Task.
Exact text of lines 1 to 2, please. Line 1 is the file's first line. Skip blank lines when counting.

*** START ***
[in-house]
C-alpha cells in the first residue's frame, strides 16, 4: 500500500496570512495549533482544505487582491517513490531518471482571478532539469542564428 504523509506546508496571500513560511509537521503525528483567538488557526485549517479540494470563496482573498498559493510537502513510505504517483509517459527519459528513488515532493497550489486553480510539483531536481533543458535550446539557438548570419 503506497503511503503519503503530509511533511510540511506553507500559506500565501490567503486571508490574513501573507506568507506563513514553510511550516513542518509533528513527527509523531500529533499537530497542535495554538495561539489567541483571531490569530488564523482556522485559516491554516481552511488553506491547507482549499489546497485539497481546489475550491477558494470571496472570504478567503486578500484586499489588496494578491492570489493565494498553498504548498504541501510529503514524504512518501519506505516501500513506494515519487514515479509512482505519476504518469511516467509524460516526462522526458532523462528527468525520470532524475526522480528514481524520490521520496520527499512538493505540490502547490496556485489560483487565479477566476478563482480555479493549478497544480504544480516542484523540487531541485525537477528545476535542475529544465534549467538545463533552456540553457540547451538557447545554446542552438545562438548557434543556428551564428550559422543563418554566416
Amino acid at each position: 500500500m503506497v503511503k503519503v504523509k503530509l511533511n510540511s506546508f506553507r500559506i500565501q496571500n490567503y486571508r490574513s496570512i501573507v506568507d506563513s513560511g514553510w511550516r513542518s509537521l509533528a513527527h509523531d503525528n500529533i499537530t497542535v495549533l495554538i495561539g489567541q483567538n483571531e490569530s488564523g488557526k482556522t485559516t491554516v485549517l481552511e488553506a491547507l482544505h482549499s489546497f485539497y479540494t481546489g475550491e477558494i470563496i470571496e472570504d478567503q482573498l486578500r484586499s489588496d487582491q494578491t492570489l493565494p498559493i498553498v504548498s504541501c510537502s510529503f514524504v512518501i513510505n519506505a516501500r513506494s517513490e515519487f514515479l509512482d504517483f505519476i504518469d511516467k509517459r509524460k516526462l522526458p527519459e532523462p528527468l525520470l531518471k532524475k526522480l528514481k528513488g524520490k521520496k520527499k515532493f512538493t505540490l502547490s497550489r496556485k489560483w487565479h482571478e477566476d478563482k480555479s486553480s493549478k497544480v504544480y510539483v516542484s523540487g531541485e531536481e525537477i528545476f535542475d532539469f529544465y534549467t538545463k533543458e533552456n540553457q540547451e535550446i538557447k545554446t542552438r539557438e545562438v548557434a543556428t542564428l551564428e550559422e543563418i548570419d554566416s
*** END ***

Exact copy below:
[in-house]
C-alpha cells in the first residue's frame, strides 16, 4: 500500500496570512495549533482544505487582491517513490531518471482571478532539469542564428 504523509506546508496571500513560511509537521503525528483567538488557526485549517479540494470563496482573498498559493510537502513510505504517483509517459527519459528513488515532493497550489486553480510539483531536481533543458535550446539557438548570419 503506497503511503503519503503530509511533511510540511506553507500559506500565501490567503486571508490574513501573507506568507506563513514553510511550516513542518509533528513527527509523531500529533499537530497542535495554538495561539489567541483571531490569530488564523482556522485559516491554516481552511488553506491547507482549499489546497485539497481546489475550491477558494470571496472570504478567503486578500484586499489588496494578491492570489493565494498553498504548498504541501510529503514524504512518501519506505516501500513506494515519487514515479509512482505519476504518469511516467509524460516526462522526458532523462528527468525520470532524475526522480528514481524520490521520496520527499512538493505540490502547490496556485489560483487565479477566476478563482480555479493549478497544480504544480516542484523540487531541485525537477528545476535542475529544465534549467538545463533552456540553457540547451538557447545554446542552438545562438548557434543556428551564428550559422543563418554566416